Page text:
Facebook should be fined if it doesn’t take down illegal and inappropriate material, the chair of a parliamentary committee has told Sky News.
Damian Collins MP, chair of the digital, culture, media and sport committee, said that a Sky News investigation into the illegal sale of prescription drugs on Facebook was “incredibly serious”.
Mr Collins told Sky News: “There should be an obligation for these companies to act against that sort of content and material.
“And if they refuse to do that or simply don’t have the resources in place to do it – and no one can believe that companies like Facebook can’t afford to have the resources in place to combat this material – then I think we should look at the idea of some sort of fines for companies failing to act.”
The Sky News investigation revealed dozens of accounts illegally offering prescription drugs – including powerful and addictive tranquilliser, sedatives and opioids for sale.
When the accounts were reported, Facebook initially refused to remove them.
It was only when Sky News contacted Facebook directly, asking for a comment ahead of broadcasting the story, that the accounts were removed.
Facebook refused repeated requests for an interview, and instead issued a statement.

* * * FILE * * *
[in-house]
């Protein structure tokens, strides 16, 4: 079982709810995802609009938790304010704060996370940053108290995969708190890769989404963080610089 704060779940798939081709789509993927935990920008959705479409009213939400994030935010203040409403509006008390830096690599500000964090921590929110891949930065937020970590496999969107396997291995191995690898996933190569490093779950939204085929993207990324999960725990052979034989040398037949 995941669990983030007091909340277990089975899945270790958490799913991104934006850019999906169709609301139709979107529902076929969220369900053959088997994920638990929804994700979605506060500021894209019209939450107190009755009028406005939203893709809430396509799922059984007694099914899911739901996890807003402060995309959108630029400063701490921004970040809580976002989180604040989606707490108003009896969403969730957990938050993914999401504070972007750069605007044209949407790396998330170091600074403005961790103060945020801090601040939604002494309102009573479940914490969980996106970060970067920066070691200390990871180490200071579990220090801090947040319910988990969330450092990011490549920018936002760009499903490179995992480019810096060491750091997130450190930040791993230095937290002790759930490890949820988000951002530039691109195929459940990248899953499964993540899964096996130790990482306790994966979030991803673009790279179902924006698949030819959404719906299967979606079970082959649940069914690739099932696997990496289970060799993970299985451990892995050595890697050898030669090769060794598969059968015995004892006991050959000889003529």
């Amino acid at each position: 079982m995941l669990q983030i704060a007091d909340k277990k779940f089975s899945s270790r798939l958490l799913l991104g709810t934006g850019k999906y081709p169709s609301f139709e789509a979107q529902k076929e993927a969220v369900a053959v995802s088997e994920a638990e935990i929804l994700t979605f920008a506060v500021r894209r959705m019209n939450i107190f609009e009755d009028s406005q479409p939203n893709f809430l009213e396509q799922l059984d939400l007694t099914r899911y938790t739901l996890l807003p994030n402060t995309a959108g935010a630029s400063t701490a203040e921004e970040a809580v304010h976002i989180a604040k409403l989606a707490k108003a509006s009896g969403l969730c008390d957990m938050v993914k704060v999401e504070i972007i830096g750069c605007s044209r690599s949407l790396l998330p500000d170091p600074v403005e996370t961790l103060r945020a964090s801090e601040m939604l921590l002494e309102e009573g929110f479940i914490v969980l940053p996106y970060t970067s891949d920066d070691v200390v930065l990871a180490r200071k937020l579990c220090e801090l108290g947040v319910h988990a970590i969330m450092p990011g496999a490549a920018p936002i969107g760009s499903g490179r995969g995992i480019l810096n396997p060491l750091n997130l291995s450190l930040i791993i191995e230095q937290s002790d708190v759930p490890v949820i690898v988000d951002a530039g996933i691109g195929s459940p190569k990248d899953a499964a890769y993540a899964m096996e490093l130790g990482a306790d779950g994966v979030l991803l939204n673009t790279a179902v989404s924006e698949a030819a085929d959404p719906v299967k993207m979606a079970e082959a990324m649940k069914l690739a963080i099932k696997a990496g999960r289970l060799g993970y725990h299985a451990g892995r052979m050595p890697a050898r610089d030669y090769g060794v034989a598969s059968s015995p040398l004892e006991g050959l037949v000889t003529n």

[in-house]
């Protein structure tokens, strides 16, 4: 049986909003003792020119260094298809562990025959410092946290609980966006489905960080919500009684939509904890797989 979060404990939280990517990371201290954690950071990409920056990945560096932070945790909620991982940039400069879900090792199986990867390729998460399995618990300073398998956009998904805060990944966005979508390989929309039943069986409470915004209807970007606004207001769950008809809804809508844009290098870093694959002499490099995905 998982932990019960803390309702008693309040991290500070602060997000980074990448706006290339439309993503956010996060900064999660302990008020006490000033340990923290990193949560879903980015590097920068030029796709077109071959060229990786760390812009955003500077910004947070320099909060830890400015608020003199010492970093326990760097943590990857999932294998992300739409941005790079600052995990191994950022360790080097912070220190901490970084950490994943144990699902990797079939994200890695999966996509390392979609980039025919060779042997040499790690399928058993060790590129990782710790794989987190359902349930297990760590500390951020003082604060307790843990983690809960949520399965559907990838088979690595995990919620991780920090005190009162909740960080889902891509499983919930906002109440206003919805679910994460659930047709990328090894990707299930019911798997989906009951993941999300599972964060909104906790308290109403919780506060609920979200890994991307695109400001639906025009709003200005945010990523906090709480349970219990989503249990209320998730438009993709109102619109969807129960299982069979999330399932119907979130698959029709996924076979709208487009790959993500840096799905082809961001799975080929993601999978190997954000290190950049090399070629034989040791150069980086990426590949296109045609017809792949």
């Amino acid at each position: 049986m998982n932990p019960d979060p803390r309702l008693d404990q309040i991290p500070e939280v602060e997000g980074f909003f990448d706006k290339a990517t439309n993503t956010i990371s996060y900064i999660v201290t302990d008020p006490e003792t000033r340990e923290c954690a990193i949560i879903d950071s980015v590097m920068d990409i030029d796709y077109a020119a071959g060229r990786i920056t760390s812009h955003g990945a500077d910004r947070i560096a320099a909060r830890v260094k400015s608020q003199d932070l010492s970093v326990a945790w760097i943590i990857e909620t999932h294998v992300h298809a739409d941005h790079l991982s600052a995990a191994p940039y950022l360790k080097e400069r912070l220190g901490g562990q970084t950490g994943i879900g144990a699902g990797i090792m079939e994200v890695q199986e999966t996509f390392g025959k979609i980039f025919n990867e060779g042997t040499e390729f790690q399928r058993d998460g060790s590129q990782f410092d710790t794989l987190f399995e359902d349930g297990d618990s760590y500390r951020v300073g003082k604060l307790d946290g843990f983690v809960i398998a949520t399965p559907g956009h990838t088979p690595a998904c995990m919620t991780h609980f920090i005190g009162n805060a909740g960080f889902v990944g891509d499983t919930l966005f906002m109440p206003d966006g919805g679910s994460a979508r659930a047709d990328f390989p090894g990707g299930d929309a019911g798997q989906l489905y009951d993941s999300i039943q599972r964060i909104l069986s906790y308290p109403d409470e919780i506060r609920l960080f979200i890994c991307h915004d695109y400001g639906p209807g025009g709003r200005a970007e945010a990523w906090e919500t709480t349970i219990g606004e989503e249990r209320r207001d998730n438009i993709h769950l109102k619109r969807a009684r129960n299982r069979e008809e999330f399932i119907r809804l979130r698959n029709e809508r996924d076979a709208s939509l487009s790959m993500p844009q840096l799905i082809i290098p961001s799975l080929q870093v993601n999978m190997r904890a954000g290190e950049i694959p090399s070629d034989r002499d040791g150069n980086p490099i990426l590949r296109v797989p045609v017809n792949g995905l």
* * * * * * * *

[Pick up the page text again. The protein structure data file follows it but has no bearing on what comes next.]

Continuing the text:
“Buying, selling, or trading prescription drugs isn’t allowed on Facebook and we urge people to use our reporting tools if they come across this kind of activity, so we can investigate and take swift action,” it said.
“We’re grateful to Sky News for flagging this content to us and have removed the pages for breaking our standards.”
However, Sky News has since found more than two dozen similar drug dealing accounts. We have reported them using Facebook’s tools, but as of publication, they remain active.
The Medicines & Healthcare Products Regulatory Agency (MHRA) told Sky News that the availability of sedatives, tranquilisers and opioids on the platform “completely changes the game”.
Danny Lee-Frost, head of enforcement at the MHRA, told Sky News: “The sleeping pills and antidepressants are a lot more dangerous.
“Sleeping pills particularly, they can be addictive. People have committed suicide as the ultimate resort to try and get off them. These are fiercely addictive.”